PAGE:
10. 10.0 10.1 Lee, Soo Ching; Chua, Ling Ling; Yap, Siew Hwei; Khang, Tsung Fei; Leng, Chan Yoon; Raja Azwa, Raja Iskandar; Lewin, Sharon R.; Kamarulzaman, Adeeba; Woo, Yin Ling; Lim, Yvonne Ai Lian; Loke, P’ng; Rajasuriar, Reena (2018-09-24). "Enrichment of gut-derived Fusobacterium is associated with suboptimal immune recovery in HIV-infected individuals". Scientific Reports. 8 (1): 14277. doi:10.1038/s41598-018-32585-x. ISSN 2045-2322. Archived from the original on 2023-05-04. Retrieved 2023-05-31.
  11. 11.0 11.1 Cheung, Winson (September 2007). "Fusobacterium". National Library of Medicine. Archived from the original on 2 May 2023. Retrieved 1 May 2023.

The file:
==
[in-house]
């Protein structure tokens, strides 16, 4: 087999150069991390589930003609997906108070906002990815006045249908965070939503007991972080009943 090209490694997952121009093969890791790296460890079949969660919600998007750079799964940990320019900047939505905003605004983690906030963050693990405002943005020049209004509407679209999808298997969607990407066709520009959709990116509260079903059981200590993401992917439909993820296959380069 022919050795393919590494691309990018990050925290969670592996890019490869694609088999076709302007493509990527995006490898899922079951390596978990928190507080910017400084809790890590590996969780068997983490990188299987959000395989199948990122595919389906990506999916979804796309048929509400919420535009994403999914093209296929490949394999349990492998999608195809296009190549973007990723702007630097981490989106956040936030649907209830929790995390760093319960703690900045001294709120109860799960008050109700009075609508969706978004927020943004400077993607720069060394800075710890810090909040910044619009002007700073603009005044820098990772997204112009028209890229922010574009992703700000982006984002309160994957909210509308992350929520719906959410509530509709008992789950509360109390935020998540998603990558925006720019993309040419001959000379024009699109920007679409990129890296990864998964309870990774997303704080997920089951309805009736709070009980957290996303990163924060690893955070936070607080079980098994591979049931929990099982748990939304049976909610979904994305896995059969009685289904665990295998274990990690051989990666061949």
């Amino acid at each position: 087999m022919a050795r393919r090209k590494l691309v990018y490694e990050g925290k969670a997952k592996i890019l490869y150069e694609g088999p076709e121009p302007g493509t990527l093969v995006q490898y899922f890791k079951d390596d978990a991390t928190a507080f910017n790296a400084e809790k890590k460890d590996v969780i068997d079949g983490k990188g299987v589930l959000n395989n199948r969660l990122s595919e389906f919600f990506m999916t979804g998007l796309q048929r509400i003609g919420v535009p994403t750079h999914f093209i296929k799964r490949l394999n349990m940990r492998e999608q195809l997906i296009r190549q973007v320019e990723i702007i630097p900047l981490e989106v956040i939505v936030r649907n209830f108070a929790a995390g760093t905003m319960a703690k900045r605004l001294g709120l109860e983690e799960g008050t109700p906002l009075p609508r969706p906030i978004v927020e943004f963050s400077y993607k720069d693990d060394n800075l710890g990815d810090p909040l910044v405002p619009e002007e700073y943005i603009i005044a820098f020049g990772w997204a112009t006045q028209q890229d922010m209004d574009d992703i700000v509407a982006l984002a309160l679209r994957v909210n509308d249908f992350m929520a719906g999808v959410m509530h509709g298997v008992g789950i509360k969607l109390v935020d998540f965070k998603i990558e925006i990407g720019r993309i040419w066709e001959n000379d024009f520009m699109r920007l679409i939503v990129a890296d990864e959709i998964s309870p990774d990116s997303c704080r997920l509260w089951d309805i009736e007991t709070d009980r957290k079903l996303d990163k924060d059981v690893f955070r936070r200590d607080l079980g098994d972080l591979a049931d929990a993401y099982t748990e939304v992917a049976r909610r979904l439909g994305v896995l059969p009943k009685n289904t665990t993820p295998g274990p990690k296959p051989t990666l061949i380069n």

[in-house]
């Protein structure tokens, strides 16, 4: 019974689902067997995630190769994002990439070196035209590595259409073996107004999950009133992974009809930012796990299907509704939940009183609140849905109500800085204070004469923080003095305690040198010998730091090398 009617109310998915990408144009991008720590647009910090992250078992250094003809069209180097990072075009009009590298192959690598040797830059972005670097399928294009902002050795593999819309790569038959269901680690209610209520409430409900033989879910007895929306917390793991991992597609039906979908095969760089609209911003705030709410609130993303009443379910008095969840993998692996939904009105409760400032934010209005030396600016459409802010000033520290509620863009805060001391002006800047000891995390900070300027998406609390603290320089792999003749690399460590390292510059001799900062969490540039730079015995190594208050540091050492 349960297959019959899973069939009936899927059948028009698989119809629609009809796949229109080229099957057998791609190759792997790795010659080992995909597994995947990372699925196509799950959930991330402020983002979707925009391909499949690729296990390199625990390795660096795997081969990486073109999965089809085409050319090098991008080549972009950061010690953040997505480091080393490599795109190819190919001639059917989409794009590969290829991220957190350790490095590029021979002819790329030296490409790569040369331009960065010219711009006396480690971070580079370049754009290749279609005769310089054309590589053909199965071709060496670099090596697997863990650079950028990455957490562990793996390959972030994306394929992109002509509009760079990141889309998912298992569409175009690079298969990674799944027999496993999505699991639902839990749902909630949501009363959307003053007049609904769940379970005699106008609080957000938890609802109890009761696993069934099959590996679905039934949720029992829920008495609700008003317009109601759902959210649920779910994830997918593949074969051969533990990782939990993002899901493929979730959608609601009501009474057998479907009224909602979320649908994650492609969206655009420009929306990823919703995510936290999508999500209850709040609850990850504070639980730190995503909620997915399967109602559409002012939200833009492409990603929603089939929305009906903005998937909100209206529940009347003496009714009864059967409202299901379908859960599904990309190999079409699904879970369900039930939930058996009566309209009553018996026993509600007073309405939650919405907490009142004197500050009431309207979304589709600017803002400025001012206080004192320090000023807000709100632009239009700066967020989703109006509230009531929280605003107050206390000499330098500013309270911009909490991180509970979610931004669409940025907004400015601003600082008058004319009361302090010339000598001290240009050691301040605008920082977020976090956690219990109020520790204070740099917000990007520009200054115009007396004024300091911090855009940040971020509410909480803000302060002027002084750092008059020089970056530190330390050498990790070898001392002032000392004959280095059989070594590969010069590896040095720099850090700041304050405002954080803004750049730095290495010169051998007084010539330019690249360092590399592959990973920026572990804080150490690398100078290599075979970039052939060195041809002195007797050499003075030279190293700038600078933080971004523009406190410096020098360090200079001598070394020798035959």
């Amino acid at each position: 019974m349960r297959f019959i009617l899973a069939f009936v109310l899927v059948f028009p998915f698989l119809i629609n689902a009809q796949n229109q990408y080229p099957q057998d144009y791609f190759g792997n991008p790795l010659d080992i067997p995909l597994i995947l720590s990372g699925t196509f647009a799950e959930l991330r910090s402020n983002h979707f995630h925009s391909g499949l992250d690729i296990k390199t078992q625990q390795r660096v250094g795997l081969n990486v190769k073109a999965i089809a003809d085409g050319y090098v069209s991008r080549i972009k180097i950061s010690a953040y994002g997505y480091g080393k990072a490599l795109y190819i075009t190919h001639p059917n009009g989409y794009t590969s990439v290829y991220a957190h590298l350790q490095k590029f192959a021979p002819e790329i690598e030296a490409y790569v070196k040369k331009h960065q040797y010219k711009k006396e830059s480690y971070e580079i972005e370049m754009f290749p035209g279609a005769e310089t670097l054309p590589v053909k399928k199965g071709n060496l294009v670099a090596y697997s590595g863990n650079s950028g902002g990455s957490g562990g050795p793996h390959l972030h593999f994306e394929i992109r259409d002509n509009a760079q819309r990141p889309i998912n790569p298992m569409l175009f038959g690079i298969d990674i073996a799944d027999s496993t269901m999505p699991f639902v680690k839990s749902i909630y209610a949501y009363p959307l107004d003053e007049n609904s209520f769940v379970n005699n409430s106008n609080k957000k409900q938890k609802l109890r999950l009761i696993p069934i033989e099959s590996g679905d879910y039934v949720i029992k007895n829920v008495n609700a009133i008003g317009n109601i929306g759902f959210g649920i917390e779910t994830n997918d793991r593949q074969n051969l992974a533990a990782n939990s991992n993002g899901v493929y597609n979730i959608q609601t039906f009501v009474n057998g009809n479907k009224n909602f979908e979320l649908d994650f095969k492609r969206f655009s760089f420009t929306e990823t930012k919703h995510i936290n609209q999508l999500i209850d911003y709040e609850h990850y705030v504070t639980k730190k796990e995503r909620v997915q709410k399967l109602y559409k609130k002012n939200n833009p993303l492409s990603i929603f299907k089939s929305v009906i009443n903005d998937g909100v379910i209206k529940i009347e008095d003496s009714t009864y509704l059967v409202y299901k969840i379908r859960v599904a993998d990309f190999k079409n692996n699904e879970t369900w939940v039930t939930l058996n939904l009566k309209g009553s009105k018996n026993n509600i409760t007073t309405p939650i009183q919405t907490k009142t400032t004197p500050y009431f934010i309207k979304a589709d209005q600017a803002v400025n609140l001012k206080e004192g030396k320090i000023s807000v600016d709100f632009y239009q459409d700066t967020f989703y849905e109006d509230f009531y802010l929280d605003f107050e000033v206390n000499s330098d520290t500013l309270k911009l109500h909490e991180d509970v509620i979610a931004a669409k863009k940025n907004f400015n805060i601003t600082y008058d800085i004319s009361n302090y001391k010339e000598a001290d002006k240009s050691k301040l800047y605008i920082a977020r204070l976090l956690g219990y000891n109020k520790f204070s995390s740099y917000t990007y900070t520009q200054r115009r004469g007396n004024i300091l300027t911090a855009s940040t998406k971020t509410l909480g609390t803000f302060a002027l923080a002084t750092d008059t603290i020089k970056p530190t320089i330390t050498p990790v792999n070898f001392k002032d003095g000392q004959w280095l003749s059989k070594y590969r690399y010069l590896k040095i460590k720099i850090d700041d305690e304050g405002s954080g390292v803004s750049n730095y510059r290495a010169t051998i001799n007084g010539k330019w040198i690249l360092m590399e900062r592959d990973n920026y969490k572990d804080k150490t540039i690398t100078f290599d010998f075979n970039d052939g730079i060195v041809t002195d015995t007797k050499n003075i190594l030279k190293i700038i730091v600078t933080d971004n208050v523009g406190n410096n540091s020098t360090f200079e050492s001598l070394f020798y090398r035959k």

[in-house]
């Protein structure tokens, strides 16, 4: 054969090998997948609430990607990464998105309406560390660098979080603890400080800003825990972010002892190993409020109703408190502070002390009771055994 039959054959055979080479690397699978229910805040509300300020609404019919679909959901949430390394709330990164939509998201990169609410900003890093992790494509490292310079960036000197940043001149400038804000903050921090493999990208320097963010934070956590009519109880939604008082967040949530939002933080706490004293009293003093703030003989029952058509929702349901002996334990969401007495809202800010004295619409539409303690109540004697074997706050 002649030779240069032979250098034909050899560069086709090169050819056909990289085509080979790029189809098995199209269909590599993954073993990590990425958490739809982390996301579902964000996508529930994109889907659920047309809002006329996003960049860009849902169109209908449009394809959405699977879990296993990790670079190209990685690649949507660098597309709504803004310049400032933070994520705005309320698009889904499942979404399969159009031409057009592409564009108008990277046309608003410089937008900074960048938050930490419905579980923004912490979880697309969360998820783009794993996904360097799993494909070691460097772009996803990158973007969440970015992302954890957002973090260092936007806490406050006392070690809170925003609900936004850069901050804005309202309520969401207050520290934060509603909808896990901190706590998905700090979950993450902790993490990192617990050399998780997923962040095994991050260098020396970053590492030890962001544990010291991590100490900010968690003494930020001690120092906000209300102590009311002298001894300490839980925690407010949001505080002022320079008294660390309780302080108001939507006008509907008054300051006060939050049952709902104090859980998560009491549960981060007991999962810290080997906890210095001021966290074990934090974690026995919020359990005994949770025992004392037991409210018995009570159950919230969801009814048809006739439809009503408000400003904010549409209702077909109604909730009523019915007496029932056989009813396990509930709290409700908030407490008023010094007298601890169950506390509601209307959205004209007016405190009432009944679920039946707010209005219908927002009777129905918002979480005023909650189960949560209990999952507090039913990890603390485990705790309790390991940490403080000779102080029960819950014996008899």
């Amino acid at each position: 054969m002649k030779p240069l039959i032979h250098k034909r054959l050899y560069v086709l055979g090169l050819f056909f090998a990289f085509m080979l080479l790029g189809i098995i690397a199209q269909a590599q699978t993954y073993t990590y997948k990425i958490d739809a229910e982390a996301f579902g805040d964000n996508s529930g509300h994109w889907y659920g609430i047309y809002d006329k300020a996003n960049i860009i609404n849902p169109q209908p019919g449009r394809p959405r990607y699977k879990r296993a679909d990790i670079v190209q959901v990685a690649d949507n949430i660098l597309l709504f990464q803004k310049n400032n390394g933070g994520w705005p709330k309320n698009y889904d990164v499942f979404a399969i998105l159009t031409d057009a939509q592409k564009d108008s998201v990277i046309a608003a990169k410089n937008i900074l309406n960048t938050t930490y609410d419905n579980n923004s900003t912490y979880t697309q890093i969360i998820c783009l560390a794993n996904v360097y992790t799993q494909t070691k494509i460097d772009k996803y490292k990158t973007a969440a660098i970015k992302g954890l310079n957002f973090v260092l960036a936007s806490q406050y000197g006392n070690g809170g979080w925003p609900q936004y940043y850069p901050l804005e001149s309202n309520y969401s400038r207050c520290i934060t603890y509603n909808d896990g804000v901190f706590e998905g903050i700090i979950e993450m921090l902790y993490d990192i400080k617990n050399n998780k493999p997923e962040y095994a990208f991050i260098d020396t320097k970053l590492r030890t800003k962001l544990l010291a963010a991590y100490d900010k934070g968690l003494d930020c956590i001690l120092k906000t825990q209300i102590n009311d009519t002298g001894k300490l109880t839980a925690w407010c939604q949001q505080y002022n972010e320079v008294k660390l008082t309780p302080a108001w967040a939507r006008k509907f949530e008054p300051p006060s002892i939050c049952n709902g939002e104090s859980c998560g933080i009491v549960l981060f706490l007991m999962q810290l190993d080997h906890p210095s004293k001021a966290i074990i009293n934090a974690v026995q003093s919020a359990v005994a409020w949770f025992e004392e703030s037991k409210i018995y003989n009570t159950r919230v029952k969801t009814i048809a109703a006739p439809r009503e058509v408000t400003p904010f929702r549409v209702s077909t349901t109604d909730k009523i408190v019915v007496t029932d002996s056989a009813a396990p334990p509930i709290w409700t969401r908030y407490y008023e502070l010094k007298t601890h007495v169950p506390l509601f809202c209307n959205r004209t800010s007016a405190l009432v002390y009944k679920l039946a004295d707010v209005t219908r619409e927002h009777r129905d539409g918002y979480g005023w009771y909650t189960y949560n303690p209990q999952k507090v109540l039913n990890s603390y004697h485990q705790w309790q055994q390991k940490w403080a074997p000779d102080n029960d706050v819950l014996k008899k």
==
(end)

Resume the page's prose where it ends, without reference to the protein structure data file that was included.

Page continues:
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  13. 13.0 13.1 13.2 13.3 13.4 13.5 Citron, Diane (September 2002). "Update on the Taxonomy and Clinical Aspects of the Genus Fusobacterium". Clinical Infectious Diseases. 35 (s1): S22–S27. doi:10.1086/341916. Archived from the original on 24 April 2023. Retrieved 5 May 2023.
  14. 14.0 14.1 Tadepalli, S.; Narayanan, S. K.; Stewart, G. C.; Chengappa, M. M.; Nagaraja, T. G. (2009-02-01). "Fusobacterium necrophorum: A ruminal bacterium that invades liver to cause abscesses in cattle". Anaerobe. Foodborne and Gastrointestinal Pathogen Ecology and Control in the Intestinal Tract. 15 (1): 36–43. doi:10.1016/j.anaerobe.2008.05.005. ISSN 1075-9964.
  15. Ang, Mia Yang; Dutta, Avirup; Wee, Wei Yee; Dymock, David; Paterson, Ian C.; Choo, Siew Woh (September 2016). "Comparative Genome Analysis of Fusobacterium nucleatum". Genome Biology and Evolution. 8 (9): 2928–2938. doi:10.1093/gbe/evw199. Archived from the original on 1 July 2023. Retrieved 16 June 2023.
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External links